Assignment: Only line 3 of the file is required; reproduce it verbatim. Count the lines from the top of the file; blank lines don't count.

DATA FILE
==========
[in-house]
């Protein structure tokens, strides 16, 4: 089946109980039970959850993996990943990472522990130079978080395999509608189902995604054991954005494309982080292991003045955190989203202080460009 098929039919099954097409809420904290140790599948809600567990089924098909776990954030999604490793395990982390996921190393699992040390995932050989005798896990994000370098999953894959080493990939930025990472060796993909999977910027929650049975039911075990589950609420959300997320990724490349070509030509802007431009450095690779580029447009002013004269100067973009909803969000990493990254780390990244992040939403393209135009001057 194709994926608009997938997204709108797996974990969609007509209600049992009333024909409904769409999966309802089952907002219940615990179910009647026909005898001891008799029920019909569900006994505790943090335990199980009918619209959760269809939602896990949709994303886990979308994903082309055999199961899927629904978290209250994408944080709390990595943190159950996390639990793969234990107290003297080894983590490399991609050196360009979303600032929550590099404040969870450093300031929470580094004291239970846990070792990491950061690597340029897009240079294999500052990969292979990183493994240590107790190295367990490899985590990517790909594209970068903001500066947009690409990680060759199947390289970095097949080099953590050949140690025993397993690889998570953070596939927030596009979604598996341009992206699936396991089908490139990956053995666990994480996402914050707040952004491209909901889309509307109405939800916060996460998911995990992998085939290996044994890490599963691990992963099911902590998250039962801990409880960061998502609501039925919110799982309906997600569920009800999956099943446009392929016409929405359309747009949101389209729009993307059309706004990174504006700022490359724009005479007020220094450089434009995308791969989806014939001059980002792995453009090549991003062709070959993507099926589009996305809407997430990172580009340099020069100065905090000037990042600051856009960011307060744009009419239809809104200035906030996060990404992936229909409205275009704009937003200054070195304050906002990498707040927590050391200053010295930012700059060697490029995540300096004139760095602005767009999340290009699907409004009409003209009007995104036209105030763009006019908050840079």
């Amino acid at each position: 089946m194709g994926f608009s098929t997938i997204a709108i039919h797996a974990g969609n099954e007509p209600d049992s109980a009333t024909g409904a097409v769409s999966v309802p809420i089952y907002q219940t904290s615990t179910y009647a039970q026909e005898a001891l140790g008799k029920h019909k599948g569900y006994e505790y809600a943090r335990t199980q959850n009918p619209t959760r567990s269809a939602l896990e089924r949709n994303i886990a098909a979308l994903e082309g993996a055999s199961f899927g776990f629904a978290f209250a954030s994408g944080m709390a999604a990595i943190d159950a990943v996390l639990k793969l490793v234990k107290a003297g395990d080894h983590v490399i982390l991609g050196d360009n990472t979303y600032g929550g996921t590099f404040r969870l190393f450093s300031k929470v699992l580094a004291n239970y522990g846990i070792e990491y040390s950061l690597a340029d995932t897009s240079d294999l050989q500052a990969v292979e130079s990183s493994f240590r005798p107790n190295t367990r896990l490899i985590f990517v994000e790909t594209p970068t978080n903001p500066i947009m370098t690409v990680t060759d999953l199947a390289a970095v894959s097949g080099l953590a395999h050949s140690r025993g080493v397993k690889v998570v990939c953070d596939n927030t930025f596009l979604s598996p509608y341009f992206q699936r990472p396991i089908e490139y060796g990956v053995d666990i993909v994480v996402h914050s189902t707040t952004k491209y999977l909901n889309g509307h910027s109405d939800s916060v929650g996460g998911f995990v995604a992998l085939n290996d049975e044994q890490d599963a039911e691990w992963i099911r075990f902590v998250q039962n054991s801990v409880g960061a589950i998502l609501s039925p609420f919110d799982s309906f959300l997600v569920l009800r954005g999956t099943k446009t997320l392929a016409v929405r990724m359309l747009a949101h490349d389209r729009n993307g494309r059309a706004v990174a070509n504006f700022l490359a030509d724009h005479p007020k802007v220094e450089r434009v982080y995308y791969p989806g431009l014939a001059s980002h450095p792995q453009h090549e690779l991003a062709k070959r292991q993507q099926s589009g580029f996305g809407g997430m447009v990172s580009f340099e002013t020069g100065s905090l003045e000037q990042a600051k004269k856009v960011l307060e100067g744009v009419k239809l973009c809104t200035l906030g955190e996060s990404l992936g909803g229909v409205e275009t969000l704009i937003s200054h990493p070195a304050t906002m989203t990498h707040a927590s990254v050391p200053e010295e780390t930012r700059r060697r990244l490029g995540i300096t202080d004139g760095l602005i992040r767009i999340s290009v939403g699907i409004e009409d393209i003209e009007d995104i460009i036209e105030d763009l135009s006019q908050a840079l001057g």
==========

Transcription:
């Amino acid at each position: 089946m194709g994926f608009s098929t997938i997204a709108i039919h797996a974990g969609n099954e007509p209600d049992s109980a009333t024909g409904a097409v769409s999966v309802p809420i089952y907002q219940t904290s615990t179910y009647a039970q026909e005898a001891l140790g008799k029920h019909k599948g569900y006994e505790y809600a943090r335990t199980q959850n009918p619209t959760r567990s269809a939602l896990e089924r949709n994303i886990a098909a979308l994903e082309g993996a055999s199961f899927g776990f629904a978290f209250a954030s994408g944080m709390a999604a990595i943190d159950a990943v996390l639990k793969l490793v234990k107290a003297g395990d080894h983590v490399i982390l991609g050196d360009n990472t979303y600032g929550g996921t590099f404040r969870l190393f450093s300031k929470v699992l580094a004291n239970y522990g846990i070792e990491y040390s950061l690597a340029d995932t897009s240079d294999l050989q500052a990969v292979e130079s990183s493994f240590r005798p107790n190295t367990r896990l490899i985590f990517v994000e790909t594209p970068t978080n903001p500066i947009m370098t690409v990680t060759d999953l199947a390289a970095v894959s097949g080099l953590a395999h050949s140690r025993g080493v397993k690889v998570v990939c953070d596939n927030t930025f596009l979604s598996p509608y341009f992206q699936r990472p396991i089908e490139y060796g990956v053995d666990i993909v994480v996402h914050s189902t707040t952004k491209y999977l909901n889309g509307h910027s109405d939800s916060v929650g996460g998911f995990v995604a992998l085939n290996d049975e044994q890490d599963a039911e691990w992963i099911r075990f902590v998250q039962n054991s801990v409880g960061a589950i998502l609501s039925p609420f919110d799982s309906f959300l997600v569920l009800r954005g999956t099943k446009t997320l392929a016409v929405r990724m359309l747009a949101h490349d389209r729009n993307g494309r059309a706004v990174a070509n504006f700022l490359a030509d724009h005479p007020k802007v220094e450089r434009v982080y995308y791969p989806g431009l014939a001059s980002h450095p792995q453009h090549e690779l991003a062709k070959r292991q993507q099926s589009g580029f996305g809407g997430m447009v990172s580009f340099e002013t020069g100065s905090l003045e000037q990042a600051k004269k856009v960011l307060e100067g744009v009419k239809l973009c809104t200035l906030g955190e996060s990404l992936g909803g229909v409205e275009t969000l704009i937003s200054h990493p070195a304050t906002m989203t990498h707040a927590s990254v050391p200053e010295e780390t930012r700059r060697r990244l490029g995540i300096t202080d004139g760095l602005i992040r767009i999340s290009v939403g699907i409004e009409d393209i003209e009007d995104i460009i036209e105030d763009l135009s006019q908050a840079l001057g």